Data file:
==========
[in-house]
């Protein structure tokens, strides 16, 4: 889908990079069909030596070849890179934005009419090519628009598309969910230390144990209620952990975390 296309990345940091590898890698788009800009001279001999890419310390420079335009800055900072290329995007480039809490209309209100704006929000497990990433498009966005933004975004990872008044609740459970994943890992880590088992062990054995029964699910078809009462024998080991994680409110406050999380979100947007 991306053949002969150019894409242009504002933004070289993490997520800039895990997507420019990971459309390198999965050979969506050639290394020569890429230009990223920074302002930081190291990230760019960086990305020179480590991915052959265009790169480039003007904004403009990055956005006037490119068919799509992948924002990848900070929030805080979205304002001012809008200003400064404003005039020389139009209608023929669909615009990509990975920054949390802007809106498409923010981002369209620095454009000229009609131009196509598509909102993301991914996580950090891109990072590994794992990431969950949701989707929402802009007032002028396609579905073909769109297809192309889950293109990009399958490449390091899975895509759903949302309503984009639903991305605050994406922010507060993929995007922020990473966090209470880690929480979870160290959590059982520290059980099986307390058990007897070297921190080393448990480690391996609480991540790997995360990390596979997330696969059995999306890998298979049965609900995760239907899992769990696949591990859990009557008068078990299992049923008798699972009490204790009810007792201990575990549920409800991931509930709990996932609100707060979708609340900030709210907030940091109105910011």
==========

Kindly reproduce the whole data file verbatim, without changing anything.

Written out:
[in-house]
């Protein structure tokens, strides 16, 4: 889908990079069909030596070849890179934005009419090519628009598309969910230390144990209620952990975390 296309990345940091590898890698788009800009001279001999890419310390420079335009800055900072290329995007480039809490209309209100704006929000497990990433498009966005933004975004990872008044609740459970994943890992880590088992062990054995029964699910078809009462024998080991994680409110406050999380979100947007 991306053949002969150019894409242009504002933004070289993490997520800039895990997507420019990971459309390198999965050979969506050639290394020569890429230009990223920074302002930081190291990230760019960086990305020179480590991915052959265009790169480039003007904004403009990055956005006037490119068919799509992948924002990848900070929030805080979205304002001012809008200003400064404003005039020389139009209608023929669909615009990509990975920054949390802007809106498409923010981002369209620095454009000229009609131009196509598509909102993301991914996580950090891109990072590994794992990431969950949701989707929402802009007032002028396609579905073909769109297809192309889950293109990009399958490449390091899975895509759903949302309503984009639903991305605050994406922010507060993929995007922020990473966090209470880690929480979870160290959590059982520290059980099986307390058990007897070297921190080393448990480690391996609480991540790997995360990390596979997330696969059995999306890998298979049965609900995760239907899992769990696949591990859990009557008068078990299992049923008798699972009490204790009810007792201990575990549920409800991931509930709990996932609100707060979708609340900030709210907030940091109105910011």